ATLANTA - The nearly yearlong special grand jury investigation of former President Donald Trump and his allies is now over. The grand jury, which by law cannot indict anyone, voted to have their findings made public.
But, now lawyers involved in the case are heading to court to argue when and whether part or all of the report can be read by the public.
Last year courthouse security was often tight as dozens of witnesses testified before the special purpose grand jury investigating former President Donald Trump and his allies. Extra tight for former Trump National Security Advisor Michael Flynn.
Not so much when Secretary of State Brad Raffensperger and his top election aide Gabe Sterling casually walked down the street to testify.
Either way, all were there to testify under oath about their role in the events surrounding the 2020 presidential election.
After 8 months of weekly, painstaking criminal investigation, the grand jury has finished its work and grand jurors "voted to recommend that its report be published"
But will it happen? In a January order, then Fulton County Superior Court Chief Judge Robert McBurney released the grand jurors, but then invited key players to come to court and discuss whether the grand jurors findings can legally be made public.
What are we to expect from this hearing?
"We can expect it to be interesting, says Georgia State University Law professor Clark Cunningham.
Cunningham has followed the grand jury case closely. He says it’s a complex legal question, and he's not sure who will show up to argue it. He also wonders, what does Fulton County District Attorney Fani Willis want?
"You can certainly imagine reasons why the district attorney might not want some or all of it published, or least published right away. It alerts witnesses. I may interfere the way she prosecutes and so on," said Cunningham.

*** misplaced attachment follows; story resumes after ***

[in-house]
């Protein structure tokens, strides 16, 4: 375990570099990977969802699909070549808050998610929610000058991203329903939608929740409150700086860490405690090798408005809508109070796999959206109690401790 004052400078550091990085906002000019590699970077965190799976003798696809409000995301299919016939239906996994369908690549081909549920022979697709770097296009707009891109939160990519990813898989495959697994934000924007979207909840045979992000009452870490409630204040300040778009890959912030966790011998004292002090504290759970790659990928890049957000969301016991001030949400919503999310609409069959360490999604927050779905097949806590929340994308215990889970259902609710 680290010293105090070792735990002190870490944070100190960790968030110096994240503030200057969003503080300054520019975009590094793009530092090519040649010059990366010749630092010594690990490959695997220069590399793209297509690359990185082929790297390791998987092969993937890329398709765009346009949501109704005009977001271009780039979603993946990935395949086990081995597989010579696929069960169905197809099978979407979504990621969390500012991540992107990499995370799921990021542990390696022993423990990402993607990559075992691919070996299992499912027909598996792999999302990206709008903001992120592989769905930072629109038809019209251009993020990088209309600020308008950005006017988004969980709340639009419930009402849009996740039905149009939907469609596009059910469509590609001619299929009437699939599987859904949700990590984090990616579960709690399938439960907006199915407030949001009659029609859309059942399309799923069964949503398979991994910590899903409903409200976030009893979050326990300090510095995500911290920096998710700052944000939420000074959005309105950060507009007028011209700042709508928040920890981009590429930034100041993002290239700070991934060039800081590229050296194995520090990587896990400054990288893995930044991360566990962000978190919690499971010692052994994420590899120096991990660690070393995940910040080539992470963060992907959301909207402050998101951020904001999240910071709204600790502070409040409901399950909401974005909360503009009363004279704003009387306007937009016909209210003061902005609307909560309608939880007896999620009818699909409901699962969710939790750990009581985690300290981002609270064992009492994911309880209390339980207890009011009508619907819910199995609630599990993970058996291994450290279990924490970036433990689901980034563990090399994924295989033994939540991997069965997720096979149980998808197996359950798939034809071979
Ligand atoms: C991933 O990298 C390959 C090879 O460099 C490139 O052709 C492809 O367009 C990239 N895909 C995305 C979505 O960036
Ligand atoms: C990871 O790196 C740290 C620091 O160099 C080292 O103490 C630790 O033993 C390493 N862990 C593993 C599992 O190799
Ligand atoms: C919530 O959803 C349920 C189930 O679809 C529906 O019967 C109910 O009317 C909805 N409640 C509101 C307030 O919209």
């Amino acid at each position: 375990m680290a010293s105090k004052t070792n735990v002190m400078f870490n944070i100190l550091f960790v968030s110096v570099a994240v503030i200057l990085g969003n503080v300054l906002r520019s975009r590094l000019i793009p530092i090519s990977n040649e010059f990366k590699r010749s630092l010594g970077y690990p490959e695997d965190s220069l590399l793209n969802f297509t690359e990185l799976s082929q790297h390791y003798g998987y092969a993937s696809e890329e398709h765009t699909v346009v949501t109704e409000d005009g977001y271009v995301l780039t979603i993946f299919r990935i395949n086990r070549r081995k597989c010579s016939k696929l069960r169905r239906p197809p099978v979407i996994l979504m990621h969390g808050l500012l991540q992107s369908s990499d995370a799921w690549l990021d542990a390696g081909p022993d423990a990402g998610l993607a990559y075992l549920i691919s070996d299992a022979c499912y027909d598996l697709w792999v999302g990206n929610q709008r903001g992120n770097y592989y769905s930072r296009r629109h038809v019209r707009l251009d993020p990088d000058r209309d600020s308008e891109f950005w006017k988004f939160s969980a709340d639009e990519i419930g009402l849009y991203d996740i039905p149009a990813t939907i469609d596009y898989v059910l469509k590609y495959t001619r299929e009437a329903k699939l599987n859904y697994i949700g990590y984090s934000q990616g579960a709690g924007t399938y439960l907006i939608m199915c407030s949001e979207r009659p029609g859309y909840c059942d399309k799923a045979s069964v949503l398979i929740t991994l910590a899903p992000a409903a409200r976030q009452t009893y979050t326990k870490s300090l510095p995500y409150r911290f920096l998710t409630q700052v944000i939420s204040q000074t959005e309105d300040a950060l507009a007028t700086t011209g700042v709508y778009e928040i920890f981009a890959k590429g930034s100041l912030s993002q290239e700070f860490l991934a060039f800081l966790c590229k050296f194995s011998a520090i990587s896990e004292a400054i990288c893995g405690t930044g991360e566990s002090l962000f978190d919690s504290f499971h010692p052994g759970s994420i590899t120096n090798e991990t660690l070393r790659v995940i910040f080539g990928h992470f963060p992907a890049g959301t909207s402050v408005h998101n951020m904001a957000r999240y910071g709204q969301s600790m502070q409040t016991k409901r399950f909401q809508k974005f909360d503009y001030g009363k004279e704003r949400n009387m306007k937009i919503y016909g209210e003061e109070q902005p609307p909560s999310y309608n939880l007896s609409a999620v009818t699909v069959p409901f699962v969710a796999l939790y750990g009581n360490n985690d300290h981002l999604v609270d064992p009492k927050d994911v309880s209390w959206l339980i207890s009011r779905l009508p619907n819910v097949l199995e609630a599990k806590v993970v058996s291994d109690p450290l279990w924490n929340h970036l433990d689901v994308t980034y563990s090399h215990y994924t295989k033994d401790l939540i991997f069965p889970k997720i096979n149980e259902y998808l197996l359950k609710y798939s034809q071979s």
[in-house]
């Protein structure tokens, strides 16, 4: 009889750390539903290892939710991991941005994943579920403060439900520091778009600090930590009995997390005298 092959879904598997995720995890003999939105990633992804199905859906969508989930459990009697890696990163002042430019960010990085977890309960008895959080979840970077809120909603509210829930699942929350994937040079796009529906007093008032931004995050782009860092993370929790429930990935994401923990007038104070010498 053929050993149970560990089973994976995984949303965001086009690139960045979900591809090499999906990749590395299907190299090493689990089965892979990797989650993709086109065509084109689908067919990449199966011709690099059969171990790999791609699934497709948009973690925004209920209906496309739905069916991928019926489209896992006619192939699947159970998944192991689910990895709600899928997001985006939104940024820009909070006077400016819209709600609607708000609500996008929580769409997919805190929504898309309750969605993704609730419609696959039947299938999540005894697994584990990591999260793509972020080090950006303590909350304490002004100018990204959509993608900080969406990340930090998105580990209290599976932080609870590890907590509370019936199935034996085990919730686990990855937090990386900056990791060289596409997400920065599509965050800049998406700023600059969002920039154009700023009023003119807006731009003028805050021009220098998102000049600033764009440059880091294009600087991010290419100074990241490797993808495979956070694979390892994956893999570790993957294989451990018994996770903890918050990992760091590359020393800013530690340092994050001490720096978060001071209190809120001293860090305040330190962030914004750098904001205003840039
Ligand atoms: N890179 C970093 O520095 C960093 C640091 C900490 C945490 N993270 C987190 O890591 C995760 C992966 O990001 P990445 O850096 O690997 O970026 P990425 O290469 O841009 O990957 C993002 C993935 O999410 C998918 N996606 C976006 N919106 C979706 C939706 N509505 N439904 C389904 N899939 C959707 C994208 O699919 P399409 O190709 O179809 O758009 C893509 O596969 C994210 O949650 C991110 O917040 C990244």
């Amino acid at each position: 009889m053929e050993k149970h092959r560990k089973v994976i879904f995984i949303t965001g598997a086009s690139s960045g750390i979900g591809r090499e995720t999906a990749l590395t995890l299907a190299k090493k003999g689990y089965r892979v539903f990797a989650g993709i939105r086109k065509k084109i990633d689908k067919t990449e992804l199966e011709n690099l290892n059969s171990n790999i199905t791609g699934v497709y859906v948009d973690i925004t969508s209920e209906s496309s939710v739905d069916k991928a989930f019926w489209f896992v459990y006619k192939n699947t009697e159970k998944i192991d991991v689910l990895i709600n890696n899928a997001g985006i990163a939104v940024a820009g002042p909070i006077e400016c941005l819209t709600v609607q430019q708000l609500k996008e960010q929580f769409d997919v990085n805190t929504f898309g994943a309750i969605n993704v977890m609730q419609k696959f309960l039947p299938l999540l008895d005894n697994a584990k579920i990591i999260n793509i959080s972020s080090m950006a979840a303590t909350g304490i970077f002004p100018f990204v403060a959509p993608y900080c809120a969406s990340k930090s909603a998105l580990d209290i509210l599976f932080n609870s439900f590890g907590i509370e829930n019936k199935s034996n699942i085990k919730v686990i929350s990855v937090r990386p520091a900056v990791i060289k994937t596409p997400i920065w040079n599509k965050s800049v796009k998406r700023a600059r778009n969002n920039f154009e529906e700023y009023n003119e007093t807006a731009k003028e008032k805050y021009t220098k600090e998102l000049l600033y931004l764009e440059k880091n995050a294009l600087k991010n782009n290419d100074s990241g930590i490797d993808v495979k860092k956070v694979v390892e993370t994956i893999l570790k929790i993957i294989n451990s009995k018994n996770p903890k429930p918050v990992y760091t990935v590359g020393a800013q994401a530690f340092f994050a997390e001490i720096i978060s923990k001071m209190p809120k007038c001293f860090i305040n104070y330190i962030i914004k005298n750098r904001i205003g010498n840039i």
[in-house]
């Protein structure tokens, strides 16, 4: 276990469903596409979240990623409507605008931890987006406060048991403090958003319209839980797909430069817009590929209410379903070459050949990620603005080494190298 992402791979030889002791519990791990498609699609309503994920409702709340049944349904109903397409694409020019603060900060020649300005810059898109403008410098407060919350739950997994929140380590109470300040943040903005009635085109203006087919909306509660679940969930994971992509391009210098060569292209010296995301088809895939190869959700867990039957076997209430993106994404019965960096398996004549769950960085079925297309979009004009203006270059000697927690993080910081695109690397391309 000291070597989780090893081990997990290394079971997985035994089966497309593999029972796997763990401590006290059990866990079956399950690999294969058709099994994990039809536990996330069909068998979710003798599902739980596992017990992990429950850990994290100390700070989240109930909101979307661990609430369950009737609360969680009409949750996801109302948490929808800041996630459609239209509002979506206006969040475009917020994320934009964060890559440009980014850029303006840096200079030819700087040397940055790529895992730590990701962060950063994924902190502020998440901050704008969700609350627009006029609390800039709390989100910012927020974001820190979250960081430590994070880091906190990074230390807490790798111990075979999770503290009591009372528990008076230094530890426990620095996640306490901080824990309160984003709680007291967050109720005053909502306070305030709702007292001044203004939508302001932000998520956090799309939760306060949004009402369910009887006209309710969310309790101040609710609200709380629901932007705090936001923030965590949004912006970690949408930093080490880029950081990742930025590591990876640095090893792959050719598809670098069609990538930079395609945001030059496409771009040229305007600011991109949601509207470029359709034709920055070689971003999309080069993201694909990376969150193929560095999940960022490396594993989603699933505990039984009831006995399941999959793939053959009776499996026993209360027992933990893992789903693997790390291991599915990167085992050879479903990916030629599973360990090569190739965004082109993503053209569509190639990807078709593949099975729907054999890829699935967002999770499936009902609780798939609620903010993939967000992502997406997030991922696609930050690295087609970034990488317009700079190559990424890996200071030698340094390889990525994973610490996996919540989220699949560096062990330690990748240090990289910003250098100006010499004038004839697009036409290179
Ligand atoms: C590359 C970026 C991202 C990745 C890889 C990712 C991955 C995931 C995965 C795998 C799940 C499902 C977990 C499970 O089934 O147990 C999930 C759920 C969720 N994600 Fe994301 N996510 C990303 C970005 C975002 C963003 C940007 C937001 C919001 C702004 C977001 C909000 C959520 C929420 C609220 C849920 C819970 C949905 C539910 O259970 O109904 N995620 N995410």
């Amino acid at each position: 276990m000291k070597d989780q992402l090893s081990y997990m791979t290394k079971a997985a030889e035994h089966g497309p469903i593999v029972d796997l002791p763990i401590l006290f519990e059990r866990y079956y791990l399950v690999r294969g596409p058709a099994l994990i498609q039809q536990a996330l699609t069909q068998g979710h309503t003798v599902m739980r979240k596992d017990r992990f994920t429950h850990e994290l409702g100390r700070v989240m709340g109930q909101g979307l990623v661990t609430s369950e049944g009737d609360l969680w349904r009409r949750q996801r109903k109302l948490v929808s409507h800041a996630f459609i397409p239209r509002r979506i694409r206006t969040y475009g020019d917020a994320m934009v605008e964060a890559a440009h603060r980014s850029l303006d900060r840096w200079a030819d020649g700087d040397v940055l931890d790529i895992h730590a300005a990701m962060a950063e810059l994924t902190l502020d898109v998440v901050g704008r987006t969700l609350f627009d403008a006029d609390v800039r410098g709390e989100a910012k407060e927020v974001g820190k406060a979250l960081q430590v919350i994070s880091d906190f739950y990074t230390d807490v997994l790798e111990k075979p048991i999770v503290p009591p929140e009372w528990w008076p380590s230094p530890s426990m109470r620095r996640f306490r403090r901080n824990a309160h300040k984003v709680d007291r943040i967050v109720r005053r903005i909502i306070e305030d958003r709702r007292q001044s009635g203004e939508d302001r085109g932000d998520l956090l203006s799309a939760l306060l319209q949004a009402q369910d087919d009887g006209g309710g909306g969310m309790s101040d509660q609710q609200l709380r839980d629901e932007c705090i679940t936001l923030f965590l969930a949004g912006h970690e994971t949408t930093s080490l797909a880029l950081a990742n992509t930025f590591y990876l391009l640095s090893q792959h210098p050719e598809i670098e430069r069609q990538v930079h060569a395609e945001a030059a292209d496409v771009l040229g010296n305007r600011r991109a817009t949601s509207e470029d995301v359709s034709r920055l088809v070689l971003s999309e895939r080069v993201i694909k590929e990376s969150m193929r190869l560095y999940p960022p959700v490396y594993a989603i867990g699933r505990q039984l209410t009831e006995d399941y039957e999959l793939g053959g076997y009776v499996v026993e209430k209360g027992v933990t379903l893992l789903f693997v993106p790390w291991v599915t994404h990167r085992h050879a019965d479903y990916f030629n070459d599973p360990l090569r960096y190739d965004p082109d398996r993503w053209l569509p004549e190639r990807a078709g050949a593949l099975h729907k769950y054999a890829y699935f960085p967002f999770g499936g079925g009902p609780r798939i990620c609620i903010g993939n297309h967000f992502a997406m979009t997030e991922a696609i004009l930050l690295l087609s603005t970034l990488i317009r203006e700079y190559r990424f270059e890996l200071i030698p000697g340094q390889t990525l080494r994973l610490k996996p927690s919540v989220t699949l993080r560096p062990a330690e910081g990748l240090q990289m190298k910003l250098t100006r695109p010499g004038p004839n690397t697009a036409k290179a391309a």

Another question: Can the special grand jury - which has no power to indict anyone - recommend someone should be indicted by another grand jury? In January 2022, then Chief Judge Christopher Brasher wrote an order establishing the grand jury stating the grand jury "may make recommendations concerning criminal prosecution as it shall see fit."
But former DeKalb County district Attorney J. Tom Morgan disagrees.
"It is absolutely prohibited from this grand jury accusing anyone of a crime," said Morgan.
Morgan says Georgia case says special grand juries aren't allowed by law to recommend indictment.
"So Judge McBurney who is the Superior court Judge in this case. I would not be surprised if there is a formal report and a large portion of that report will be redacted because according to Georgia law, they cannot accuse anyone of a crime," Morgan argues.
"Now, what's really mysterious is are we going to hear from potential targets," says Cunningham.
Cunningham says people who are named in the report - perhaps Donald Trump or his campaign attorney Rudy Giuliani and others - may want to come to court, and based on Georgia case law, argue their names should be kept from the public.
"If those people show up with lawyers it's going to be kind of an epic day in Fulton County," said Cunningham.
Based on the witness list, it appears the Grand Jury is focused on the phone call from then President Trump to Georgia Secretary of State Brad Raffensperger, the appointment of what some call "fake electors," efforts to pressure a Fulton County poll worker to falsely claim she committed election fraud, and an election data breach in Coffee County in Southeast Georgia
"And of course we are all very eager to read the report, which in all likelihood is going to become a historic document," said Cunningham.